The incentive money is there to implement EHRs, but most HIM professionals and hospital executives know that deploying the technology is not as simple as pressing a button to go live.
Several industry experts have weighed in on this question: What is the single most important tip you could provide to someone regarding an effective EHR implementation? Their answers, summarized below, are quite telling.
Tip #1: Realize that the EHR will not solve your problems.
"EHRs do not necessarily fix poor processes, but rather, they tend to expose them. Create workflows that depict current scenarios and then revise those workflows once you've implemented the EHR. Use a team approach with IT, HIM, physicians, nurses, and other users of the EHR."
–Jean S. Clark, RHIA, CSHA, service line director for HIM at Roper St. Francis Healthcare in Charleston, SC
"One of the most significant mistakes a provider can make is to implement the EHR so it matches the current practices and workflow. This is a new tool, and providers must map how the business/medical practices must change to increase quality and efficiency before selecting a vendor. This will help them take advantage of the tools the technology has to offer and assist them in finding the right EHR that addresses the specific practice/business needs.
"As an example, one of my clients completed the business process analysis and examined what it needed to improve the practice. In this case, the EMR needed to accommodate sound prescription management, given the client operates a pain clinic. Without the initial assessment, the client would not have necessarily selected an EMR that suited its needs and allowed it to address quality and efficiency.
"The bottom line is it is generally far more important to complete the business analysis rather than jumping right to the implementation phase."
–Chris Apgar, CISSP, president of Apgar & Associates, LLC in Portland, OR
Tip #2: Identify EHR stakeholders and involve them in the implementation process.
"Solicit input from those who you know the EHR will affect."
–Kelly McLendon, RHIA, president of Health Information Xperts in Titusville, FL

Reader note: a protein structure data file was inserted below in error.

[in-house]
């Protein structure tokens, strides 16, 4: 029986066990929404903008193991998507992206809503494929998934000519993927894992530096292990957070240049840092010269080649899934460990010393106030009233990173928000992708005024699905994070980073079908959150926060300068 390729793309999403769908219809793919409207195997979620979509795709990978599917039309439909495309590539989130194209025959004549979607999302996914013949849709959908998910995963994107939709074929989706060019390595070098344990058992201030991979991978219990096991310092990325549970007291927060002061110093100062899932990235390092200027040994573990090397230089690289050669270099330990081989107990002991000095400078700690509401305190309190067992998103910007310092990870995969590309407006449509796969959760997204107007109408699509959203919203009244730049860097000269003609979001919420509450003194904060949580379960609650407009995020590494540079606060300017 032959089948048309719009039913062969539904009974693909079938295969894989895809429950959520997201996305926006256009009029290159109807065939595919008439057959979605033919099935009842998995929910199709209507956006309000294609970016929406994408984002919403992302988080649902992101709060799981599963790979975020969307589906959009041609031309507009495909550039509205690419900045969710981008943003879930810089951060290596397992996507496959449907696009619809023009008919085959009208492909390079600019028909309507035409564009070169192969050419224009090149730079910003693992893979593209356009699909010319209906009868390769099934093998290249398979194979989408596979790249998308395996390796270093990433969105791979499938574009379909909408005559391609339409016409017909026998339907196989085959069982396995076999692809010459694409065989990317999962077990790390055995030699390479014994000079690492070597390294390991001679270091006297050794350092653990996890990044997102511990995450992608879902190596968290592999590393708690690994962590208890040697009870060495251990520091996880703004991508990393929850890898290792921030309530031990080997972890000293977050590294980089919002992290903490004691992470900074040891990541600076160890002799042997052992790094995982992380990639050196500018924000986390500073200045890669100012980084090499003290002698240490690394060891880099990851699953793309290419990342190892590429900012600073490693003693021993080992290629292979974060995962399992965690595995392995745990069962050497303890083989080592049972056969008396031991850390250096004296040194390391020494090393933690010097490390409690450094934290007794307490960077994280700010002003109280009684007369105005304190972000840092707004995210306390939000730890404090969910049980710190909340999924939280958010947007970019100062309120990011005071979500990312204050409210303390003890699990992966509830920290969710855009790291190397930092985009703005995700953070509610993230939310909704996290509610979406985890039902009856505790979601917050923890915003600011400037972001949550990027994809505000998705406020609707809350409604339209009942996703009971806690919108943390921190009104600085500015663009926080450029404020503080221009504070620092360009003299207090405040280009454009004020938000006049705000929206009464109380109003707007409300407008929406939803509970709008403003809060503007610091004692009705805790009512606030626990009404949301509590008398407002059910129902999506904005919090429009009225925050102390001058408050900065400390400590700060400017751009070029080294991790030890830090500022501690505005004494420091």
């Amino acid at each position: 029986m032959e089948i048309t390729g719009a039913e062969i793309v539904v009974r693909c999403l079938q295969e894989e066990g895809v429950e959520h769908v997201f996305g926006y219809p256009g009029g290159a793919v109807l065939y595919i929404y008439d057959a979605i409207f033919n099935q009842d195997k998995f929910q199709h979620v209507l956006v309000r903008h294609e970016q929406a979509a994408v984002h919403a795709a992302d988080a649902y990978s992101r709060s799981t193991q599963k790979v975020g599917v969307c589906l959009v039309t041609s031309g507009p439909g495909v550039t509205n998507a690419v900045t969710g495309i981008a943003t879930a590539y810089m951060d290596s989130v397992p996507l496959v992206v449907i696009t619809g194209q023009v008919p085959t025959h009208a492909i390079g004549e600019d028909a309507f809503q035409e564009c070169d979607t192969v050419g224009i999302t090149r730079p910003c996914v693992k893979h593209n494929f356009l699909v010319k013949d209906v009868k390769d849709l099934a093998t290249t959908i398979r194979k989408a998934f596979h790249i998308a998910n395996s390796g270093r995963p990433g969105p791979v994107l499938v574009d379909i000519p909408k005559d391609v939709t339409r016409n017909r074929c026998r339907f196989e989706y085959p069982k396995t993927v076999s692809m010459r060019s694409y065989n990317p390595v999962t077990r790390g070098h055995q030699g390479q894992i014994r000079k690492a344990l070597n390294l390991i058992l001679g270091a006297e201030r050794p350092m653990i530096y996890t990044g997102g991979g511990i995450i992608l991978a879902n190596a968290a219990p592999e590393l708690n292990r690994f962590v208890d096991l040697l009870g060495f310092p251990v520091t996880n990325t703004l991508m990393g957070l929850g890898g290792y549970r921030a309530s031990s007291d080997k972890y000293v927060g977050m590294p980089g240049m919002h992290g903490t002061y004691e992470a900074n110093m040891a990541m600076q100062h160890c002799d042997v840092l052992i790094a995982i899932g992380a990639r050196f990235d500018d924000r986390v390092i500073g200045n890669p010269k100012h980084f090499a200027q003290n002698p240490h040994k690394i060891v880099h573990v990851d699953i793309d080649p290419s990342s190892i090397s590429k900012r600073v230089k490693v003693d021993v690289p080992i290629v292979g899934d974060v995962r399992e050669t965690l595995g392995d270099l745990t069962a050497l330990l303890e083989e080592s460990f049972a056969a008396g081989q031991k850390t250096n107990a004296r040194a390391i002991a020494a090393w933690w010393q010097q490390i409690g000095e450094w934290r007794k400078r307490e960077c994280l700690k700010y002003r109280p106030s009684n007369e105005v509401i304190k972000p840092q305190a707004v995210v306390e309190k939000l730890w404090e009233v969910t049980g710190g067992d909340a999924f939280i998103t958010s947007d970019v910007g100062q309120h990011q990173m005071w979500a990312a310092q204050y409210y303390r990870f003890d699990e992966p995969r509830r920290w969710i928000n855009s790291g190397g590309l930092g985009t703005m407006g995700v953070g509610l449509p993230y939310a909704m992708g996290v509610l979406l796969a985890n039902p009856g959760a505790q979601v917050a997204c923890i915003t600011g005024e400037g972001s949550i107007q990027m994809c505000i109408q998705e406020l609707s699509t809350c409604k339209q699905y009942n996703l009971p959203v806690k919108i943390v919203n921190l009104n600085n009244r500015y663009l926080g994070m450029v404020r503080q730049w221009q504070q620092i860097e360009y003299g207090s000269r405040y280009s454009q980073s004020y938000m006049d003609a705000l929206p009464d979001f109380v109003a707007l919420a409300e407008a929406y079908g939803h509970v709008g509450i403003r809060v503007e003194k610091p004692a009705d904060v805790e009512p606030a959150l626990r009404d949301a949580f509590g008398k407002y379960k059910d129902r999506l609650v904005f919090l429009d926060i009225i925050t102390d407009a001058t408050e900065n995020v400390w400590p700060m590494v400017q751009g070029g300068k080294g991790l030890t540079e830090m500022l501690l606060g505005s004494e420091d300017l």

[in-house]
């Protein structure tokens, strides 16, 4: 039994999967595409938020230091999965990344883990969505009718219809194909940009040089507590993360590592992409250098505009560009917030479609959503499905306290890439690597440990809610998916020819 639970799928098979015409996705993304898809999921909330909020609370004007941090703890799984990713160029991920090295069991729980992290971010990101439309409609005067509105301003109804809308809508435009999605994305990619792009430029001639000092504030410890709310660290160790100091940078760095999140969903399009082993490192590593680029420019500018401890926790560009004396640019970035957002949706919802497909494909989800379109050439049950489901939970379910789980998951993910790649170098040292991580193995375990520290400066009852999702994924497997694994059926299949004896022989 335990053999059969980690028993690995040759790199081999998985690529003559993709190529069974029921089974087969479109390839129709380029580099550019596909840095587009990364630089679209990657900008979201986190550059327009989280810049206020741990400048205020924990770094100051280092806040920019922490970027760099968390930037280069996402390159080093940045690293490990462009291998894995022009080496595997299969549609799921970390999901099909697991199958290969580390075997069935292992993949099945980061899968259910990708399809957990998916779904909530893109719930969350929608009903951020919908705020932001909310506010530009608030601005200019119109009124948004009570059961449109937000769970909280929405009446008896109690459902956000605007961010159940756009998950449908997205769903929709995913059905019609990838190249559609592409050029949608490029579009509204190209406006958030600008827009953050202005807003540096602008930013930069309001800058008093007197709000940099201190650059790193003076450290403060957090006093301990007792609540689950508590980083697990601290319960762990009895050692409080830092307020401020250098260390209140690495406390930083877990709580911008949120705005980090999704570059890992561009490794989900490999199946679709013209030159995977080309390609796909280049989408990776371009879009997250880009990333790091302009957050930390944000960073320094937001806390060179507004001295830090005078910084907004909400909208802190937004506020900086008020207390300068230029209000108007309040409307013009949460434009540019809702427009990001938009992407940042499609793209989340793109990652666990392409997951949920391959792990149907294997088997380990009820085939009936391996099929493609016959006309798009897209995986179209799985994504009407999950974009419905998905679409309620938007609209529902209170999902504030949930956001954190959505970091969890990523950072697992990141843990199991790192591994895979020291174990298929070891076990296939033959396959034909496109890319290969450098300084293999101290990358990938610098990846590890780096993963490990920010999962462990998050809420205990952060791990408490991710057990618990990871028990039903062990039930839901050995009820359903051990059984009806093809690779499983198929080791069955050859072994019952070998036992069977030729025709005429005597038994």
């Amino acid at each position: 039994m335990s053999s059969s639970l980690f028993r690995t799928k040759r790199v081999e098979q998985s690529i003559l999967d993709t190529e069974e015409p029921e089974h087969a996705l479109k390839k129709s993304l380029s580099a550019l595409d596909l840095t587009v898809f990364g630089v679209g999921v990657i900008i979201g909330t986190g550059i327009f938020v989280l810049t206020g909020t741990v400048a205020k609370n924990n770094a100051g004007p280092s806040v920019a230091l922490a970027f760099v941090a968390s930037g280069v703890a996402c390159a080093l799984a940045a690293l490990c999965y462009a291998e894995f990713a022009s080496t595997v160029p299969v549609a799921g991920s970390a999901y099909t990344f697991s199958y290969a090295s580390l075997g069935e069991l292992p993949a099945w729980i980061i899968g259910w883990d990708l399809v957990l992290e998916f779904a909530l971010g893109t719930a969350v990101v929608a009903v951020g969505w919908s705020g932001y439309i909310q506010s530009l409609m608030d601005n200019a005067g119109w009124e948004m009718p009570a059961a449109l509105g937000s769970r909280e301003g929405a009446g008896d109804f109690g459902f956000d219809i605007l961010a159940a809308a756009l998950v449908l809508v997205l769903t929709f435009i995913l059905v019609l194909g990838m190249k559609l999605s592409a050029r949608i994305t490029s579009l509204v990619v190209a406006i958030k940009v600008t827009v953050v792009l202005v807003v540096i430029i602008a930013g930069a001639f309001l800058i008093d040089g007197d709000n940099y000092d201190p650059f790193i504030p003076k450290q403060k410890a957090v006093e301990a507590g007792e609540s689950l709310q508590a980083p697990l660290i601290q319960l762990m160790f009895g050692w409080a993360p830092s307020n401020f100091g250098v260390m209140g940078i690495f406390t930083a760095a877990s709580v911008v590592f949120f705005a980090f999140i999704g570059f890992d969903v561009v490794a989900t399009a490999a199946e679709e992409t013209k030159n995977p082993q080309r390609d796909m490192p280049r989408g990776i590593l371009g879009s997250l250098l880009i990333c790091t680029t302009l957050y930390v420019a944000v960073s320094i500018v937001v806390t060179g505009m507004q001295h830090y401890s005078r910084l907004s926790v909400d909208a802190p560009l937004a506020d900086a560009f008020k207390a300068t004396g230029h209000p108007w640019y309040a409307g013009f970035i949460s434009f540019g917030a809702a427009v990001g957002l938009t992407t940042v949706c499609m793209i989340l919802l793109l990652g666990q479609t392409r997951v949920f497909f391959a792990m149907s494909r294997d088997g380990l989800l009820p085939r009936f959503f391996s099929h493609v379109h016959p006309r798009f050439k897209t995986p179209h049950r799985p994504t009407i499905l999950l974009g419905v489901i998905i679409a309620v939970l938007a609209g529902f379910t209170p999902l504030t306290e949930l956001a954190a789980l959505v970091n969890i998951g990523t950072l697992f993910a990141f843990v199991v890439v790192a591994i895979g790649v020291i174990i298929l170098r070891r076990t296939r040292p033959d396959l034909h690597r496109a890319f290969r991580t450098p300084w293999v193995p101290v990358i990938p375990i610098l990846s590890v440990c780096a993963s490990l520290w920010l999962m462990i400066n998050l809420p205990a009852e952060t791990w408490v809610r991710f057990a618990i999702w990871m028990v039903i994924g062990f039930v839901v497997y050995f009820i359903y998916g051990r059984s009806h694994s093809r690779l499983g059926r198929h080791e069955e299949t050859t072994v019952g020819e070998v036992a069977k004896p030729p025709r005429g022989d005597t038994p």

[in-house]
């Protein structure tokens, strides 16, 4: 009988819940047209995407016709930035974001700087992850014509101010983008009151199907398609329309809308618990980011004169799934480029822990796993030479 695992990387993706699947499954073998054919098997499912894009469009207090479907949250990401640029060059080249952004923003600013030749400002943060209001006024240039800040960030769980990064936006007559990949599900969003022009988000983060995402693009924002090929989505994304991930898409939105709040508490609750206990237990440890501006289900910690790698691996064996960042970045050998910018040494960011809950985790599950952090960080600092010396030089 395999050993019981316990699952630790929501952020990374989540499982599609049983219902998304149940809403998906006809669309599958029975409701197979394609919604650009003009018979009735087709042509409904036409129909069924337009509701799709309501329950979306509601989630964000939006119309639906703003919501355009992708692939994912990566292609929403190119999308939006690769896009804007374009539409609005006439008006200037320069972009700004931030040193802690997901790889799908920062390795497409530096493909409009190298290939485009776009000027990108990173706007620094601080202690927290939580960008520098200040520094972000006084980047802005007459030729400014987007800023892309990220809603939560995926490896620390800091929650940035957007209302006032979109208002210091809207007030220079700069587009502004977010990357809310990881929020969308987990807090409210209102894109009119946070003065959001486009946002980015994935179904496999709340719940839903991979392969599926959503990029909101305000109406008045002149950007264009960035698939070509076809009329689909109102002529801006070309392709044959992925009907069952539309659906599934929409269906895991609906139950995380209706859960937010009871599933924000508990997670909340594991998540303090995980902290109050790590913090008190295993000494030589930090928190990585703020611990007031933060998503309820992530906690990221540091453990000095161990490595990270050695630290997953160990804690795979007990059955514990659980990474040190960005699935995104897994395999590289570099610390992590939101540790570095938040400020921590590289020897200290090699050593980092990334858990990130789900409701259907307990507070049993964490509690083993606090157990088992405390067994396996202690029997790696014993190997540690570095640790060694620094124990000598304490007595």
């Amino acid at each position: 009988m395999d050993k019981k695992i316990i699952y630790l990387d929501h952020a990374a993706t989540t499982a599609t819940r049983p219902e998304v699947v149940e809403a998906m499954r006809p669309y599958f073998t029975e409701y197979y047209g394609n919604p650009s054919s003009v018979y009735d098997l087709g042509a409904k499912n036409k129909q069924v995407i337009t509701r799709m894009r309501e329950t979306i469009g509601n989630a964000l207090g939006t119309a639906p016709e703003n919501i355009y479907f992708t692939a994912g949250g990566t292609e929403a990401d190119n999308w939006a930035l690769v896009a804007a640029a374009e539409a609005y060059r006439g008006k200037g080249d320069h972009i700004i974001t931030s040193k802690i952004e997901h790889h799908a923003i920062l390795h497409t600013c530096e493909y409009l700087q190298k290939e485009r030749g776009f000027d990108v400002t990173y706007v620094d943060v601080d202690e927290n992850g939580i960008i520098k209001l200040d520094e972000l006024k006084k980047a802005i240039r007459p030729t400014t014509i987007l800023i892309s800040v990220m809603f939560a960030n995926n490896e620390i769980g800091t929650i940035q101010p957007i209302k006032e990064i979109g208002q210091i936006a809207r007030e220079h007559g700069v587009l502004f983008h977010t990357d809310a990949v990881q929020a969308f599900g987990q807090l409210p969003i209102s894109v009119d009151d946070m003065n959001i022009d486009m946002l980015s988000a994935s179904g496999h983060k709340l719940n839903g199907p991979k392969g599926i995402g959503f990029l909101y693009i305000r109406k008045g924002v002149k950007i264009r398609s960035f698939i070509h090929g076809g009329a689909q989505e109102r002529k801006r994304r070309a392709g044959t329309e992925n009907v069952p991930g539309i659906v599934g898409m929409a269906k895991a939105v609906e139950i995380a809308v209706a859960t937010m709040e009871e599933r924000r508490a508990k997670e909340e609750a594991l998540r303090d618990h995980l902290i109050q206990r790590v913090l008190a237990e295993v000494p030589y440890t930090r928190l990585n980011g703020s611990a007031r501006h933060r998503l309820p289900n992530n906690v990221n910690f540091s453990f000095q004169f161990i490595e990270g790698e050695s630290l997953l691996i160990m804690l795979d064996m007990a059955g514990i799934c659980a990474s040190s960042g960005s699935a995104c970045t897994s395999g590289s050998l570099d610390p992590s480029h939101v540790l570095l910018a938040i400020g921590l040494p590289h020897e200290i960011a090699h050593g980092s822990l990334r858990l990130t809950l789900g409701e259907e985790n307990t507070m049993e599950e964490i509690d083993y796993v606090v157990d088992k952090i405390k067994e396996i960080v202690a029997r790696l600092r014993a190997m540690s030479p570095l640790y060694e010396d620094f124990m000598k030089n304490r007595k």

"Involve every department that touches a medical record or uses it in any way. Start with the administrators and directors, but be sure to solicit input from end users—especially when you begin to customize the system."
–Donna Walker-Thomas, MBA, RHIA, CPC, CMA, manager of coding and transcription for William W. Backus Hospital in Norwich, CT
"Create a steering committee that represents all end users of the proposed EHR system. The capital and political costs associated with EHR implementation are so substantial that a rush to implement can be extraordinarily expensive and, if done poorly, can sour an entire medical staff to any EHR technology. The planning team should also include experienced technical advisors and legal counsel so that the final implementation plan does not include technical or legal time bombs that go off just before or during cut-over."
-William Roach, Jr., MS, JD and Heidi Echols, McDermott, Will & Emery, LLP in Chicago
Tip #3: Keep it simple with as few systems as possible.
"Our challenge was that we had too many systems. We began our EHR implementation in 1991 by scanning medical records into the electronic patient file (EPF). After that, many other systems have been implemented to create a truly electronic system. Several of the new systems have not been able to feed into the EPF. We have either had to print and scan documents into the EPF or go to that separate system to retrieve records. This is very cumbersome for record requests."
–Phyllis A. Santillanez, RHIA, HIM director for Kaweah Delta Medical Center in Visalia, CA